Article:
The Gulf region has been reeling from the impact of the Arab Spring protests and this volatility has been reflected on stock markets across the peninsula. The total volume of trading across the Gulf Cooperation Council (GCC) tumbled 21 percent to 133.8 billion shares last year. At the same time, the value of shares raised through company listings fell even further and was down a massive 55 percent.
The sluggish trading environment has led some analysts to speculate that now might be time for the regional bourses to consider merging and creating one large Gulf-wide entity. One man who has had plenty of experience in cross-border mergers is Andre Went, the CEO of Qatar Exchange (QE).
Before taking up his position in Doha three years ago he worked for NYSE Euronext — QE’s partner — for 20 years and was involved in helping to integrate the European Union’s national bourses.
So does he subscribe to the thinking that the GCC bourses should move closer together? “Ultimately and potentially yes,” Went begins. “I’ve been asked this before and one of my activities with NYSE Euronext [QE’s partner] was to work on the European integration… so I have seen many angles and many ways to start.”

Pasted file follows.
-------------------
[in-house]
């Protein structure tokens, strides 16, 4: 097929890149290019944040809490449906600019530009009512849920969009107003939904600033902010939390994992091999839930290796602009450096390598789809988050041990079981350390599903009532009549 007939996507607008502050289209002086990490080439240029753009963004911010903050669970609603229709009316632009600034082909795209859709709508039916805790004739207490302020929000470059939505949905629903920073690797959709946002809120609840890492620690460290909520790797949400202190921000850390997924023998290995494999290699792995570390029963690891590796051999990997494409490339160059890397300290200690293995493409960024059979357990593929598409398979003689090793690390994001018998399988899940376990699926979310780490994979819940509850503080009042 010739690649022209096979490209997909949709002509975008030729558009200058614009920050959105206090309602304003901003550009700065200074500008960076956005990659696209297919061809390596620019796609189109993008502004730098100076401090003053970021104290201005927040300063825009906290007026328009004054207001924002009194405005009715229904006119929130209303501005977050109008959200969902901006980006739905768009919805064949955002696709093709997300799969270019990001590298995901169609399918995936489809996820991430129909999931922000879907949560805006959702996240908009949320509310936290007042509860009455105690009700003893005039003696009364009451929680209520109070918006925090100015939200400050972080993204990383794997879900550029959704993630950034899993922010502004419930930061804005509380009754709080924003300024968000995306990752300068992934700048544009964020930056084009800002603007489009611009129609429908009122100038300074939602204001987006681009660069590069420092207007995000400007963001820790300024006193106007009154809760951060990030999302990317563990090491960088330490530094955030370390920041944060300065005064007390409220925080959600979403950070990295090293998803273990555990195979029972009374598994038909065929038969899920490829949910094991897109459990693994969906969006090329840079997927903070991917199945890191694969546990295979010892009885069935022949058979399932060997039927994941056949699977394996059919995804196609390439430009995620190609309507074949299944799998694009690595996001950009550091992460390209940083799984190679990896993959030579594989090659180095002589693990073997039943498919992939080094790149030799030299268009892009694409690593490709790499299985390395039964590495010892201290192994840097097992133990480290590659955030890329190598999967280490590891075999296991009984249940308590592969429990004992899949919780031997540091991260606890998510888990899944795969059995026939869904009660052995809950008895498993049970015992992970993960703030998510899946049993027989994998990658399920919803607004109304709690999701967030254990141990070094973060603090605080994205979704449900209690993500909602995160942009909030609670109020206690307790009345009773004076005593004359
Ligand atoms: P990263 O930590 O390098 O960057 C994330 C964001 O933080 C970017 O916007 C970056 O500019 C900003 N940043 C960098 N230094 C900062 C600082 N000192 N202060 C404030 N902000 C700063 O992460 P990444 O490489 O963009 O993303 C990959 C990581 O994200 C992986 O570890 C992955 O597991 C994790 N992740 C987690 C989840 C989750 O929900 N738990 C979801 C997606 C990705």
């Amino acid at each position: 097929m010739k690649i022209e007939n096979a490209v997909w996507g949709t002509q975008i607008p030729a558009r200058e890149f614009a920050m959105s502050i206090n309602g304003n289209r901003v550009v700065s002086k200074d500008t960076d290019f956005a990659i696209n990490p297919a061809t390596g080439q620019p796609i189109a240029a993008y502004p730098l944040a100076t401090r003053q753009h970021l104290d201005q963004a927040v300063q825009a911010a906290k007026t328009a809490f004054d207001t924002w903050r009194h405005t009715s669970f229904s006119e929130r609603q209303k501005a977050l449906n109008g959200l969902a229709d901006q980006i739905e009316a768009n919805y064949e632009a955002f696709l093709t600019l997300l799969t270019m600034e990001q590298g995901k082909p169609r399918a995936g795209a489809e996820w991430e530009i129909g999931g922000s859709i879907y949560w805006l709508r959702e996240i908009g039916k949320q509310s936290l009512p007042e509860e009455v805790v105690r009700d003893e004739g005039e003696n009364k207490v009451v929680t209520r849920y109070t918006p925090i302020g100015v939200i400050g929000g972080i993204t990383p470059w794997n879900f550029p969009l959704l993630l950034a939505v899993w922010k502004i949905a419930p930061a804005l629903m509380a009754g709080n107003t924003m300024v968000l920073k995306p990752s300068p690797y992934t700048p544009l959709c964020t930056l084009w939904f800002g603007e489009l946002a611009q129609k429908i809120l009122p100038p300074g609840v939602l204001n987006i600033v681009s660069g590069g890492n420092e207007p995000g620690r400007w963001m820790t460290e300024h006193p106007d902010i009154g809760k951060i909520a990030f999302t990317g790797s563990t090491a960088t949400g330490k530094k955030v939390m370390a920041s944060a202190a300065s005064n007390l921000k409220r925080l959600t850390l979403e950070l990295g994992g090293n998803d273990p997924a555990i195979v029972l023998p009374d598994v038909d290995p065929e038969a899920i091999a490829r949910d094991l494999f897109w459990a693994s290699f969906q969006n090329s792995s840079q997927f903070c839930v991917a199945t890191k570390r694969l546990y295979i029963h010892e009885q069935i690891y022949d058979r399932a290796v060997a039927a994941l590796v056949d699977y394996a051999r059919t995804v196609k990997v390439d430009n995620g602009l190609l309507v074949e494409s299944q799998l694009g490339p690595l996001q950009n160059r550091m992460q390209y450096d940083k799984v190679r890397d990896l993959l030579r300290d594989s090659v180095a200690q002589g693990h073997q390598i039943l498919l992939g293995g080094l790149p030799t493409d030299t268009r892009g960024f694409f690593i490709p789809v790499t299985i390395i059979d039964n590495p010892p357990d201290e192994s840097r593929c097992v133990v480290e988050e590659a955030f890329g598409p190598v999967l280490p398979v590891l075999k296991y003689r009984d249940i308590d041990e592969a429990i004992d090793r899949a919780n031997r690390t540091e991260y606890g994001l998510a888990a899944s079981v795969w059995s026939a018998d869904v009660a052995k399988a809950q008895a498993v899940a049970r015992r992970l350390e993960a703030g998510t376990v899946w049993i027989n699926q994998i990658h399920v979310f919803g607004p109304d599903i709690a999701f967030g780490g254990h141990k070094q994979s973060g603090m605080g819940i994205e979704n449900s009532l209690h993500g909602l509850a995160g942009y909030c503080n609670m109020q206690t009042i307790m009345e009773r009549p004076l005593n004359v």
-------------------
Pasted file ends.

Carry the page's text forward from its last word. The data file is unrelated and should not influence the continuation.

Prior to 2011, talks over a central bank and a common currency appeared to fall off the main radar, but the GCC is now showing signs that it is interested in closer financial links, most evident in the recent establishing of a committee to manage the setting up of a customs union. While closer consolidation is a product of the Arab Spring movement, Went says further formal links for the six regional bourses are still a long way down the current agenda.
“For the time being, there are more important priorities and I think markets focus on their open development before they start looking at cross-border combinations.
“It is more important to start harmonising regulation rather than harmonising trading... The key thing for exchange consolidation is regulation, the regulators need to provide cross border access.
“As long as you are restricted to your own country it doesn’t make sense for exchanges to consolidate,” he adds.
“The true facilitator starts with market demand; there must be demand from investors to look at the region in an integrated way,” Went believes. “Then the regulators should start facilitating that… Basic things like harmonising trading days and trading hours. All of those things will help presenting a region as one entity to the investors.”
Therefore, the real question is whether there is sufficient investor appetite in place for such a move to be worth considering? “The investors would like to see the region as a GCC region but there is still too much differentiation. There is no easy access for foreign investors at all.”
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